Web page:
Reading is currently enjoying a cask ale renaissance. This is evident in the central core where CAMRA stalwarts the Alehouse and the Allied Arms have been joined by the Greyfriar and the Three Guineas (blue markers). Then we have the longstanding trio of Wetherspoon pubs (yellow markers). However the hottest area (red markers) is just outside the concrete moat known as Reading’s IDR (A329). In this first of two posts we explore the area to the east: take the orange 13, 14 or purple 17 bus to Cemetery Junction, walk down Cumberland Rd to Kennet Side and the Jolly Anglers…
Long before the pub closure crisis made headline news the Jolly Anglers became the poster child for the national ‘Fair Deal for your Local’ campaign. Back in 2009, with no advance warning, the pub was closed by Enterprise Inns. The local community responded with ‘Jollydarity’ a campaign to reopen the pub. Their efforts succeeded: Enterprise sold the pub to local investors and the Jolly Anglers reopened as a freehouse in 2011.
Today the Jolly Anglers is a quiet canalside oasis particularly noted as a cider house but it keeps constantly rotating cask ales on its three handpumps. During our visit the choices were from XT, Plain Ales and Wychwood – all very good.
The pub is delightfully old school: plain wood floors; landlord John’s black Lab laying inside the doorway; basic tables, chairs and bar stools; a kitchen serving simple pub grub daily until 10 pm (8 on Sundays).
Most of the time this will be a place to hangout and chat with landlord and other like-minded folks. Sky Sports, gaming machines, etc. should be refreshingly absent. Monday is open mic night and from time to time John puts on beer and cider festivals.
This was a quick visit but we stayed long enough to munch on some freshly prepared bar snacks and enjoy some XT #8 and Plain Ales Arty Farty – both were in excellent condition. This is a great place to start a pub crawl of Reading’s Real Ale Pubs: Outside the IDR.
Fisherman’s Cottage – Kennet Side (currently closed)
Here’s another pub that recently came back from the dead. A longtime Fuller’s house, last July the brewery closed the doors and put it up for sale. To the rescue came the Wesnes family: three siblings and their dad. Together they acquired the pub and have since performed a fantastic renovation inside and out. The pub reopened as a freehouse in December just in time for Christmas. The nautical theme is really eye-catching, the kitchen is now back up and running, and the menu offers simple pub favorites daily until 7 pm (4 on Sundays).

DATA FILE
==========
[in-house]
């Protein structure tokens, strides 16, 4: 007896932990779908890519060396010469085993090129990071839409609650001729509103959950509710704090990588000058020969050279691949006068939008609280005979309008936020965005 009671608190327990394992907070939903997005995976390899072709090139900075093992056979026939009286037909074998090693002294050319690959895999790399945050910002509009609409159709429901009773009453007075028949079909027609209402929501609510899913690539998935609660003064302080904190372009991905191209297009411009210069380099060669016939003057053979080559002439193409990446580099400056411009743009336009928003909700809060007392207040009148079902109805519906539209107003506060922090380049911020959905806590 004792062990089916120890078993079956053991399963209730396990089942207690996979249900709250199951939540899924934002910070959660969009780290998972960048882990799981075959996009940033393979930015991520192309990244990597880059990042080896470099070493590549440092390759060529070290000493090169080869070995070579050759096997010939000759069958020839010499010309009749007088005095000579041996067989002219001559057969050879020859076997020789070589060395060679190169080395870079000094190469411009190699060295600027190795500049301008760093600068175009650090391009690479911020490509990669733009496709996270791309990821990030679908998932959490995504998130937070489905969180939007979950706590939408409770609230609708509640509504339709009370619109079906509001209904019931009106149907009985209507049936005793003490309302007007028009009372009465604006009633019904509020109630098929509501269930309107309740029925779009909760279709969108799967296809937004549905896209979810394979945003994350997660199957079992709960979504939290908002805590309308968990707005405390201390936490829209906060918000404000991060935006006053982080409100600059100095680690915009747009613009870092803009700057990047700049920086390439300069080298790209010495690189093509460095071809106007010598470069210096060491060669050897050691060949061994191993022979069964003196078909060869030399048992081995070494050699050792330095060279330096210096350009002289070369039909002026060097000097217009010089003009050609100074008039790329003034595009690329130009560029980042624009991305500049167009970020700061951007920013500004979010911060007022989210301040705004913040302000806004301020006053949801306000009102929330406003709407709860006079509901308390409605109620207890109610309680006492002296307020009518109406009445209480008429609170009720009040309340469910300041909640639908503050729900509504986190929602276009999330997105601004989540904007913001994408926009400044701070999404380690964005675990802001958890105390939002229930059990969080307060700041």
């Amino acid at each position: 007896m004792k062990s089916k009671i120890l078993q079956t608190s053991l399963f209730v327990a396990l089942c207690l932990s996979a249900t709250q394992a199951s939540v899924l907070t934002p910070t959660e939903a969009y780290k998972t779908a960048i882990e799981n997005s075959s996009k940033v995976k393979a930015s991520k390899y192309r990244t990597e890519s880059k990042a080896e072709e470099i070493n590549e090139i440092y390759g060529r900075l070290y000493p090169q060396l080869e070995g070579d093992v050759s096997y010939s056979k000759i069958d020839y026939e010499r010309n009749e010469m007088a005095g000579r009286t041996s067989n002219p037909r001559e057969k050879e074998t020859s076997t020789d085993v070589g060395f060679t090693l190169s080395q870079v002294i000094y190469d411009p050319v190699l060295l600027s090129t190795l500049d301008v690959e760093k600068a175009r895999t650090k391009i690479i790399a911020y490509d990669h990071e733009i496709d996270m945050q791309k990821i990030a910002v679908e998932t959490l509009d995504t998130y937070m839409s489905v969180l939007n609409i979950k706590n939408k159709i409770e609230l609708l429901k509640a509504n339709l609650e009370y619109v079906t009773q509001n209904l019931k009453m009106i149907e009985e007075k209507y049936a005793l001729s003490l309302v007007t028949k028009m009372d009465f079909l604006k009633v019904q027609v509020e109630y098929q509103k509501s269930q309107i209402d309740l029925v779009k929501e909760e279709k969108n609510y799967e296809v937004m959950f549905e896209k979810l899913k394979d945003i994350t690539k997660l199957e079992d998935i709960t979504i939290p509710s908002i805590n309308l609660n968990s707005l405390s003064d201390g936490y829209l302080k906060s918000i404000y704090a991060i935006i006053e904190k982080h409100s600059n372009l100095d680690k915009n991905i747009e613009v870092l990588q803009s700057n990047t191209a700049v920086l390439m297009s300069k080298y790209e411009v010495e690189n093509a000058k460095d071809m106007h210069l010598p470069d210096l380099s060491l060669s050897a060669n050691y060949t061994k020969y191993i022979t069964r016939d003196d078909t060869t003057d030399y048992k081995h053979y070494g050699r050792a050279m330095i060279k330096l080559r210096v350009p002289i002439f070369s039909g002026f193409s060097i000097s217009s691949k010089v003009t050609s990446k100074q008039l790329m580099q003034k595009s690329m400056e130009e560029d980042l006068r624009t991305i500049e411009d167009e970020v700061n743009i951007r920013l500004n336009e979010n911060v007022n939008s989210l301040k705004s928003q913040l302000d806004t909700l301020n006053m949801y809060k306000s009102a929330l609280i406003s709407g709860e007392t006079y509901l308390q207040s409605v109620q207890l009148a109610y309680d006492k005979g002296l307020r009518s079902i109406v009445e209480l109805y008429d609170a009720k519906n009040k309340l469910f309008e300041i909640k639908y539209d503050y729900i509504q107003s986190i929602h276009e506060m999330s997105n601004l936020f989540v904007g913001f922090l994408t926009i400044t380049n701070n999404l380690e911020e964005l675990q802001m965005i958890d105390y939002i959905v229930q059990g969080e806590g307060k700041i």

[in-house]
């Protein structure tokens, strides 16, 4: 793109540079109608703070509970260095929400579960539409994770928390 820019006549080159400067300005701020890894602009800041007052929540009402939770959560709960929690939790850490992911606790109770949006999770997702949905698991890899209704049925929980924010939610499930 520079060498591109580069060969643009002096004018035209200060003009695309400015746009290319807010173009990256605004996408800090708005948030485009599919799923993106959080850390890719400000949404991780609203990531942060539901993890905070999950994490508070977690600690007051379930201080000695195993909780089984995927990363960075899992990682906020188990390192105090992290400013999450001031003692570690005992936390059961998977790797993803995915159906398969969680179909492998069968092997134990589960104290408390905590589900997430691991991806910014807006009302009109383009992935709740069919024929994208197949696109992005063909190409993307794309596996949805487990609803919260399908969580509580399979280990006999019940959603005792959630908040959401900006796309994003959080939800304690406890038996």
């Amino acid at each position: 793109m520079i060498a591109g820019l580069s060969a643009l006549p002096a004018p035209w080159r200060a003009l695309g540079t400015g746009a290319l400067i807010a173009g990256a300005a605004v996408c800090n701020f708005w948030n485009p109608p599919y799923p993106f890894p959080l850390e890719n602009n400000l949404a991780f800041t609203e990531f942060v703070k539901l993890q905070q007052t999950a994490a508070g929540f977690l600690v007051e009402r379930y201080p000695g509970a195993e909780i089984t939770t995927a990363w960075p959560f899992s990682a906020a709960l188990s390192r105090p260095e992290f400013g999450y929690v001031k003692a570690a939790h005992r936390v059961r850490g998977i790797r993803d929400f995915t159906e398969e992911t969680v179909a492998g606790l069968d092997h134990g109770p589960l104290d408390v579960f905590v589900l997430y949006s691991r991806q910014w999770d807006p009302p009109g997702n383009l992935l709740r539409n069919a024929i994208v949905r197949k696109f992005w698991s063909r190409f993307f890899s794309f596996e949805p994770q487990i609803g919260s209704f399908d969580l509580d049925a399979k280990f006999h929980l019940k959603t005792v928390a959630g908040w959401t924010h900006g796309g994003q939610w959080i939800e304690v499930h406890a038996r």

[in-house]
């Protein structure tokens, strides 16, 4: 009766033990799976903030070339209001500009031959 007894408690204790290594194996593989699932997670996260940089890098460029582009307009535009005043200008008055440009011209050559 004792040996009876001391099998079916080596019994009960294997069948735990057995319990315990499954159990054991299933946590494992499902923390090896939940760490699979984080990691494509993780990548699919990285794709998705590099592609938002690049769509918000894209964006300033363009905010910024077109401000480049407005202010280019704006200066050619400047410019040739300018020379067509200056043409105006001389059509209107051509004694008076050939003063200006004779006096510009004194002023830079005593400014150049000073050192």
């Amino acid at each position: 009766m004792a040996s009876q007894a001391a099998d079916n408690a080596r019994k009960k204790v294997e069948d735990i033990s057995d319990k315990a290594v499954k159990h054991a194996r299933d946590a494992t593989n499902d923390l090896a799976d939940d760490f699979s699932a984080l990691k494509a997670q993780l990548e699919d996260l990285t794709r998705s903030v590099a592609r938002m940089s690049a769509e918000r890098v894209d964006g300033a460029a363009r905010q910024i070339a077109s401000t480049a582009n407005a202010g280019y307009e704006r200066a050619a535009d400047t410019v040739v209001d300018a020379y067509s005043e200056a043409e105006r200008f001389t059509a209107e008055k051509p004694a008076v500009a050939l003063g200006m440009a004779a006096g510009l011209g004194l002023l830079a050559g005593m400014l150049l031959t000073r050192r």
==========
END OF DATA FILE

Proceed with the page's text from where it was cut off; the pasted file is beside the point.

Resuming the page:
During our visit we snacked on one of the starters and enjoyed a half of ale apiece. The three constantly rotating handpumps offered excellent choices from Two Cocks, West Berkshire and Loddon: 100% LocAle – very nice.
This Wadworth house recently emerged from a difficult past year or so. For almost 40 years Reading’s longest serving landlords made the Eldon Arms an institution among the town’s pubs until their retirement in October 2013. The young couple who took over tried hard to fill their shoes but it appears they may have been in over their heads: in July they upped and left.
Credit where credit is due: Wadworth closed the pub while they took their time finding new landlords and they found them: the Mackenzie family – recently arrived from South Africa. With no previous pub management experience the Mackenzies shrewdly attended Wadworth’s licensee training facilities in Devizes while the pub was renovated inside and out.
Our visit was yet another enjoyable time in Wadworthshire – as regional breweries go we really like this one a lot. Our numerous experiences at the Bull and the Fox & Hounds in Theale, as well as our visits to Devizes, have proved time and again that Wadworth produces consistently excellent beers. We also like their management style; how they manage their pubs and how they support their landlords. Wadworth spent some serious cash reviving the Eldon Arms when any other brewery or pubco would probably look for an easy out.